Sara Gaddis, Caroyn Corley and J.P. Schuffman, Holler Performing Arts Studio, 109 W. Anderson Avenue, Knoxville, May 2018
It’s been an evolutionary process since Modern Studio opened in January 2017 at 109 W. Anderson Avenue (a half block from the primary intersection in Happy Holler). At the time, the business featured two owners, Burke Brewer and Victor Agreda, Jr., as well as consultant Carolyn Corley. The plan included multiple uses for the building, ranging from performances to maker spaces.
In just over a year, the venue has proved an effective center for performing arts, with many successful shows and the ownership has shifted. Burke and Victor have shifted their focus to their own business ventures and have opted out of this project. Carolyn Corley, the erstwhile consultant has become an owner, along with Sara Gaddis and JP Schuffman. The three comprise the Knoxville Theatre Club, which will be the operating entity for the newly dubbed Holler Performing Arts Center.
The three have extensive backgrounds in performing arts, in general, and theatre, in particular.
Sara grew up in Knoxville, but left to study at the American Musical and Dramatic Academy in New York City. She lived in the East Village and got parts in, “off, off, off Broadway productions,” and indie shows generally and began to write. She tried storytelling, comedy and poetry at open mics. She met JP through a mutual friend and the two began to work together. They co-wrote, “Cindy and Ella,” which was their first production here.
JP is from Nashville and he moved to Knoxville in 2004 to attend UT, forming the Wild Time Players during his first stop here. He then moved to New York City where he produced shows in the lower east side. He and Sara began a personal and professional relationship and moved to Nashville, where they produced “Cindy and Ella,” and “Mad King Lear,” an adaptation of the Shakespeare play. After a brief stint in Dallas, they returned to Knoxville two years ago. They worked with Tiger Lilly Theatre and produced, “Story Story,” at Modern Studio.
Carolyn first caught my attention almost five years ago when her performance in the lead role in “Venus in Fur,” produced by Flying Anvil Theatre blew me away. Originally from Maryland, her family moved to New Mexico when she was thirteen. Her mother moved to Knoxville and Carolyn stayed in New Mexico, but when her mother had a recurrence of cancer, she moved to Knoxville and enrolled at UT to help her mother, who would die in 2004. Since, she’s acted and produced both here and in New York, she’s worked at ORNL and recently went to work at Ijams, while devoting all the effort she can to the new Holler Performing Arts Center.
Given that the best received events in the venue have been performances, that will be the focus under the new ownership and name. Recitals, chamber players, music shows of various genres and theatrical productions have all been very successful. Plans call for changes to the venue which will more perfectly align the design and facilities to these types of performances.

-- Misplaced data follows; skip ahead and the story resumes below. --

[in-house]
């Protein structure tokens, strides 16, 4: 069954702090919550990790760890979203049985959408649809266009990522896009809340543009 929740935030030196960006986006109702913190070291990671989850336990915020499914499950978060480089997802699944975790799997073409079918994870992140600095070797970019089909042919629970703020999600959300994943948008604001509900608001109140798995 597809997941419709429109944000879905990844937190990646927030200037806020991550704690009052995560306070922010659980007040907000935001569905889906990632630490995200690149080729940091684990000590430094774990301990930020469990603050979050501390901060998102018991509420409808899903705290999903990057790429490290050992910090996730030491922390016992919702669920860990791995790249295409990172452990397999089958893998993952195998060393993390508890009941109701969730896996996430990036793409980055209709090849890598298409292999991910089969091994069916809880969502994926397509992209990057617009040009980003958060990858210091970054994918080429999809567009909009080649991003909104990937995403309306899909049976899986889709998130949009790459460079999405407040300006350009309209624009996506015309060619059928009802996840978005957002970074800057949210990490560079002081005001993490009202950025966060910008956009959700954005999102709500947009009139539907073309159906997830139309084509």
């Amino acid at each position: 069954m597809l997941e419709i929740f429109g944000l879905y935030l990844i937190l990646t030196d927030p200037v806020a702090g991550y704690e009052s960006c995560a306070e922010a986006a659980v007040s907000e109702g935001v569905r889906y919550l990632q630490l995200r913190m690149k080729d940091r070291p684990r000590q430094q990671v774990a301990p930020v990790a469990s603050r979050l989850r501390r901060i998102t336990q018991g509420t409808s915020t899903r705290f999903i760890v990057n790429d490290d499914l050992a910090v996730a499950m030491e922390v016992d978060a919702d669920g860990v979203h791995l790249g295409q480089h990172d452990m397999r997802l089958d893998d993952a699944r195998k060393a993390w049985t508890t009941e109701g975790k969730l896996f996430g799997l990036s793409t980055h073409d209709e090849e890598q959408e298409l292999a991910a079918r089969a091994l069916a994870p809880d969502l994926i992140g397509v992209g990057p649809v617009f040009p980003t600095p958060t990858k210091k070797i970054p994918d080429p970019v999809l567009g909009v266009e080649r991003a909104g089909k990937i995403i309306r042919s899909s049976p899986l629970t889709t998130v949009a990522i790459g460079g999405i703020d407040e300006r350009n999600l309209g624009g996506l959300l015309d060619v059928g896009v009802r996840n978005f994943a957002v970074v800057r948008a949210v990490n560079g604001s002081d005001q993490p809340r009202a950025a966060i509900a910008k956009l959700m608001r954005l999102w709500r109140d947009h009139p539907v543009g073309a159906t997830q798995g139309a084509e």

In an effort to promote local performing arts, the venue will be designed with an open concept to allow for greatest flexibility. The intention is to provide high quality performances to the community while making it accessible to all. Sara says the new configuration and facility will, “allow groups to produce works in ways they might not have been able to.” Further support of local performing arts groups is planned in the future, with training and help with marketing.
A series of phased changes are planned. The first phase will involve upgraded lighting and sound systems. An upgraded sound board will be installed and “black out” curtains will be placed over the front windows. A second stage will include building out the stage to include more traditional entrances and wings. A final phase calls for 85 elevated seats and a tech booth.
Having worked in the space, they understand its potential, feeling it is a great size and it has excellent sight lines needed for a performing arts center. Of the size, particularly, they said they feel it fits the current arts culture, which includes a number of smaller theatrical groups and other performing groups. They hope to be an incubator space for these groups. Hopefully some of them will grow out of the space as they get their footing and require larger venues.
The first production presented by the Holler Performing Arts Center will be a production of local writer, Katie Myers, work, “Margaret and the Wampus Cat.” The play won the recent Crow Flies Scriptworks competition, which is a southern regional playwrighting incubator. It will soon go into production and will be presented this fall.
The Knoxville Theatre Club is a 501(c)3 organization whose mission statement states,
Our mission is to thrill Knoxville crowds with singular, entertaining, and resonant theatre crafted by adept local artists; to provide world-class training in the techniques of modern stagecraft, and to develop resources focused on improving accessibility to the dramatic arts in our community.
The shift from Modern Studio to Holler Performing Arts Center becomes official June 1, with an Official Launch Party to fall on June 9. The Grand Opening will include numerous performances, food trucks, Alliance Beer and visual artists. Doors open at 6:30.
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